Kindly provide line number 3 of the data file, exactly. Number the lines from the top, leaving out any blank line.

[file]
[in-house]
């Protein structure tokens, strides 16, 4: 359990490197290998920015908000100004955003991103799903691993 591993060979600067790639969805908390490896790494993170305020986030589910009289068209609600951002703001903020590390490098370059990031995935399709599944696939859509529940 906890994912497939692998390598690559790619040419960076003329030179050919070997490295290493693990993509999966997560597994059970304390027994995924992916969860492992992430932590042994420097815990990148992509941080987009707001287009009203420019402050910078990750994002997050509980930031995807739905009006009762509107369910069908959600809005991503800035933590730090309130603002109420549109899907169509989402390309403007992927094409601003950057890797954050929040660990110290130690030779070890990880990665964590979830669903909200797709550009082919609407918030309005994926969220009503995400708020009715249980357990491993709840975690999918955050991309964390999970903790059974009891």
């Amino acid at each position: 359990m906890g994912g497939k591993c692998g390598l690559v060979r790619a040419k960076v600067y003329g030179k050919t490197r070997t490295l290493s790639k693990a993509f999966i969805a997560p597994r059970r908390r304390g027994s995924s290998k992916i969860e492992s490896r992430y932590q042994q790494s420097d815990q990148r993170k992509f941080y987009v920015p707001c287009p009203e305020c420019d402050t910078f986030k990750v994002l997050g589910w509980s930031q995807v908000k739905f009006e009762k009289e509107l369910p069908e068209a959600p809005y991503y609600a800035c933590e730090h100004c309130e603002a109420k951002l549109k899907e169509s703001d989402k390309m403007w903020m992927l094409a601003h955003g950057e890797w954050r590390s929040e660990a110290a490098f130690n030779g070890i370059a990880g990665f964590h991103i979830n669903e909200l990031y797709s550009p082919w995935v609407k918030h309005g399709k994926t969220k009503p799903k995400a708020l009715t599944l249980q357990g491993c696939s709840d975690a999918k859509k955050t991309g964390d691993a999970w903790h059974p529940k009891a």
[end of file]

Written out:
């Amino acid at each position: 359990m906890g994912g497939k591993c692998g390598l690559v060979r790619a040419k960076v600067y003329g030179k050919t490197r070997t490295l290493s790639k693990a993509f999966i969805a997560p597994r059970r908390r304390g027994s995924s290998k992916i969860e492992s490896r992430y932590q042994q790494s420097d815990q990148r993170k992509f941080y987009v920015p707001c287009p009203e305020c420019d402050t910078f986030k990750v994002l997050g589910w509980s930031q995807v908000k739905f009006e009762k009289e509107l369910p069908e068209a959600p809005y991503y609600a800035c933590e730090h100004c309130e603002a109420k951002l549109k899907e169509s703001d989402k390309m403007w903020m992927l094409a601003h955003g950057e890797w954050r590390s929040e660990a110290a490098f130690n030779g070890i370059a990880g990665f964590h991103i979830n669903e909200l990031y797709s550009p082919w995935v609407k918030h309005g399709k994926t969220k009503p799903k995400a708020l009715t599944l249980q357990g491993c696939s709840d975690a999918k859509k955050t991309g964390d691993a999970w903790h059974p529940k009891a």